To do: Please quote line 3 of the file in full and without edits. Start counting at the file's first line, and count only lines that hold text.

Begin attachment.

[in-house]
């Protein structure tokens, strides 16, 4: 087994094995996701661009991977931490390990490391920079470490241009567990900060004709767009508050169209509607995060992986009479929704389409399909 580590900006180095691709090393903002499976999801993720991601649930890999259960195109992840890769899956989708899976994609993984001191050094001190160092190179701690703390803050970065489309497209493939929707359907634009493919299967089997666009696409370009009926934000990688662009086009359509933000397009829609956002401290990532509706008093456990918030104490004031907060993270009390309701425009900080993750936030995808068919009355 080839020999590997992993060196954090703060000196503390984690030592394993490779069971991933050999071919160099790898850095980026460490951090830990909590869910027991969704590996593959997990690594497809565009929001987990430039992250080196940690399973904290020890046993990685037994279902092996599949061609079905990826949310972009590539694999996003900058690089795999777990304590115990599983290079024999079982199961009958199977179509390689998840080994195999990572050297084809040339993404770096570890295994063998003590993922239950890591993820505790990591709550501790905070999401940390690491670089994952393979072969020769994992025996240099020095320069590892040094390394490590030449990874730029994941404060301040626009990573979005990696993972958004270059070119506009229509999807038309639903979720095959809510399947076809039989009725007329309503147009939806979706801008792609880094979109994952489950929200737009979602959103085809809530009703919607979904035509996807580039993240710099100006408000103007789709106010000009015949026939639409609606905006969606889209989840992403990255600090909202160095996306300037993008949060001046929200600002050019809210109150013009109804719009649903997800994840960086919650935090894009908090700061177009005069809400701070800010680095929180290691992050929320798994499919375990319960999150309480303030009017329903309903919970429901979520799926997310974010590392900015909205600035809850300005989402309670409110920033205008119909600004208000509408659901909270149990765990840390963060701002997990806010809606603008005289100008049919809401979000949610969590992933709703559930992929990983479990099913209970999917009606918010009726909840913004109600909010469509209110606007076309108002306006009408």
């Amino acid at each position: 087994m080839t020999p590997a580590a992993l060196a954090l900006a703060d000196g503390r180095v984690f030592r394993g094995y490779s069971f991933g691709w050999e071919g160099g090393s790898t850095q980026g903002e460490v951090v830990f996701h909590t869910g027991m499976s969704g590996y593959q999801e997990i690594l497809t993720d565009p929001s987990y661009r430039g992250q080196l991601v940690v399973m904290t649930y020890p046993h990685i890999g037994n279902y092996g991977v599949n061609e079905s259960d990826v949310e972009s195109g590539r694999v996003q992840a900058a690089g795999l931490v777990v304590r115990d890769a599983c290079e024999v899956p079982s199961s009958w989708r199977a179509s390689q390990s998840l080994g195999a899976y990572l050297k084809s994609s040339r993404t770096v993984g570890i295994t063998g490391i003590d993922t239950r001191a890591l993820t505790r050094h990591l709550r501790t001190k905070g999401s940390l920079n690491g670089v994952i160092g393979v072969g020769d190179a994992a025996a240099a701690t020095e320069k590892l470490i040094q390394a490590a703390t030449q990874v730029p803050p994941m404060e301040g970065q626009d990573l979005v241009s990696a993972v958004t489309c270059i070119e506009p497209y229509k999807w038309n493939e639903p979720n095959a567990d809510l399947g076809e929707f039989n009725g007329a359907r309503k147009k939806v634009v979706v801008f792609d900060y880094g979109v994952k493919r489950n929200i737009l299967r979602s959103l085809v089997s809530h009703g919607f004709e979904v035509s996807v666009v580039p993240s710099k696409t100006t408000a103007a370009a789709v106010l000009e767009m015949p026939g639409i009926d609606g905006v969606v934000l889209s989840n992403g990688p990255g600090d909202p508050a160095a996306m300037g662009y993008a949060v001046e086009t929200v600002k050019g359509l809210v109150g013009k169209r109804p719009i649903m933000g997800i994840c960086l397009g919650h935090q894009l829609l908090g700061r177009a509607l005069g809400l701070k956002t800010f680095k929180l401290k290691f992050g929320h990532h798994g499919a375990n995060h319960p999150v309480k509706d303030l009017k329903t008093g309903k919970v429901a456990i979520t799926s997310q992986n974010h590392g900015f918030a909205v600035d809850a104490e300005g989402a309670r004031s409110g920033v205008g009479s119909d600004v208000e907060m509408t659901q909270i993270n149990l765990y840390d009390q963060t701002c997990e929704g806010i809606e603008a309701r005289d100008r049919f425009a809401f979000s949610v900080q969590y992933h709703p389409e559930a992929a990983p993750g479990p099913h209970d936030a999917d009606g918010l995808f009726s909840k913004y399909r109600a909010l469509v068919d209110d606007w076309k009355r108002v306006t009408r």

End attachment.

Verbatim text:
């Amino acid at each position: 087994m080839t020999p590997a580590a992993l060196a954090l900006a703060d000196g503390r180095v984690f030592r394993g094995y490779s069971f991933g691709w050999e071919g160099g090393s790898t850095q980026g903002e460490v951090v830990f996701h909590t869910g027991m499976s969704g590996y593959q999801e997990i690594l497809t993720d565009p929001s987990y661009r430039g992250q080196l991601v940690v399973m904290t649930y020890p046993h990685i890999g037994n279902y092996g991977v599949n061609e079905s259960d990826v949310e972009s195109g590539r694999v996003q992840a900058a690089g795999l931490v777990v304590r115990d890769a599983c290079e024999v899956p079982s199961s009958w989708r199977a179509s390689q390990s998840l080994g195999a899976y990572l050297k084809s994609s040339r993404t770096v993984g570890i295994t063998g490391i003590d993922t239950r001191a890591l993820t505790r050094h990591l709550r501790t001190k905070g999401s940390l920079n690491g670089v994952i160092g393979v072969g020769d190179a994992a025996a240099a701690t020095e320069k590892l470490i040094q390394a490590a703390t030449q990874v730029p803050p994941m404060e301040g970065q626009d990573l979005v241009s990696a993972v958004t489309c270059i070119e506009p497209y229509k999807w038309n493939e639903p979720n095959a567990d809510l399947g076809e929707f039989n009725g007329a359907r309503k147009k939806v634009v979706v801008f792609d900060y880094g979109v994952k493919r489950n929200i737009l299967r979602s959103l085809v089997s809530h009703g919607f004709e979904v035509s996807v666009v580039p993240s710099k696409t100006t408000a103007a370009a789709v106010l000009e767009m015949p026939g639409i009926d609606g905006v969606v934000l889209s989840n992403g990688p990255g600090d909202p508050a160095a996306m300037g662009y993008a949060v001046e086009t929200v600002k050019g359509l809210v109150g013009k169209r109804p719009i649903m933000g997800i994840c960086l397009g919650h935090q894009l829609l908090g700061r177009a509607l005069g809400l701070k956002t800010f680095k929180l401290k290691f992050g929320h990532h798994g499919a375990n995060h319960p999150v309480k509706d303030l009017k329903t008093g309903k919970v429901a456990i979520t799926s997310q992986n974010h590392g900015f918030a909205v600035d809850a104490e300005g989402a309670r004031s409110g920033v205008g009479s119909d600004v208000e907060m509408t659901q909270i993270n149990l765990y840390d009390q963060t701002c997990e929704g806010i809606e603008a309701r005289d100008r049919f425009a809401f979000s949610v900080q969590y992933h709703p389409e559930a992929a990983p993750g479990p099913h209970d936030a999917d009606g918010l995808f009726s909840k913004y399909r109600a909010l469509v068919d209110d606007w076309k009355r108002v306006t009408r």